or Connect
Head-Fi.org › Forums › Equipment Forums › Sound Science › Audiophile cables, an interesting question.
New Posts  All Forums:Forum Nav:

Audiophile cables, an interesting question. - Page 10

post #136 of 1186

If I ever win the lottery, I will buy a whole load of high end cables and pull them apart to see what is really inside.

post #137 of 1186
Quote:
Originally Posted by Prog Rock Man View Post

If I ever win the lottery, I will buy a whole load of high end cables and pull them apart to see what is really inside.


At least run some tests on them first!

post #138 of 1186

I will sponsor a University to run such tests and do proper research. smile.gif

post #139 of 1186
why is there always a cable thread about the same thing? we should have a sticky thread or something. anyways ''audiophile'' cables is usually marketing. it probably cost less then 20 bucks to make the cables they make and then they sell it for hundreds to thousands of dollars. just start doing cabling yourself.cheaper and not very hard whatsoever. i used silver and copper cable before ranging from different gauges and to be honest very little to no difference at all. only difference i can attest to is using thicker gauge speaker wire then 18 gauge can help but once you hit 16 gauge you notice zero changes going thicker unless you running speakers lower then 3ohms nominal and more then 50ft in length but that's very rare and i never see much people use speakers under 3ohms or nowhere near 50ft length either.

just let people believe in what they want. i mean something needs to make them feel warm inside. it's like little kid believing in santa clause. let them have something to look forward to and have some hope and let them be. they're not bothering you.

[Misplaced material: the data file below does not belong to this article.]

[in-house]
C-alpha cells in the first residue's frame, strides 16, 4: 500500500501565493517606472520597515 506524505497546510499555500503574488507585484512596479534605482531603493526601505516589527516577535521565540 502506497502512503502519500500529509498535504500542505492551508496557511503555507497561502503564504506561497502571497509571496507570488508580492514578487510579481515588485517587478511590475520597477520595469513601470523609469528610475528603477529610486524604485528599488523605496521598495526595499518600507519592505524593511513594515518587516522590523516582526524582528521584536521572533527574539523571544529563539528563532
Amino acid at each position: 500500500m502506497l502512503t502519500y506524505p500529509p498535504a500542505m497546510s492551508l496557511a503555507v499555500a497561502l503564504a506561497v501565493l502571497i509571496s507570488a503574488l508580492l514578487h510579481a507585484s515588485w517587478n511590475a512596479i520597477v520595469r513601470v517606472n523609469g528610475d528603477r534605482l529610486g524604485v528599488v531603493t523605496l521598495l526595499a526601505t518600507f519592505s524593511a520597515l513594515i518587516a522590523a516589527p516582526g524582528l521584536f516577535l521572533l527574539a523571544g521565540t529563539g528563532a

post #140 of 1186

My objections to audiophile cables are

 

there are sold with psuedoscience akin to snake oil sales in the past

 

people think that the cables inherantly make a difference, for which there is no evidence

 

both of which are wrong IMO.

post #141 of 1186
Quote:
Originally Posted by Prog Rock Man View Post

I will sponsor a University to run such tests and do proper research. smile.gif


Preferably in the psychology department. Engineering would make short work of the cables.

A psychology department's investigation would be a lot more interesting. I'm sure they could get rave reviews from a coathanger in a Cardas sleeve and horrible reviews of a Cardas cable labelled a coathangar. ABX isn't necessary. People "hear" what they expect to hear from a cable. Shuffling expectation and reality around would show that all reported "differences" come from what someone thinks is inside the cable.
post #142 of 1186

A Psychology study could also expand the experiment to include any number of other unrelated stimuli. I guarantee there's a certain color wallpaper that is subjectively preferred for listening. A fresh coat of paint could be a more cost-effective tweak biggrin.gif

post #143 of 1186
Quote:
Originally Posted by Prog Rock Man View Post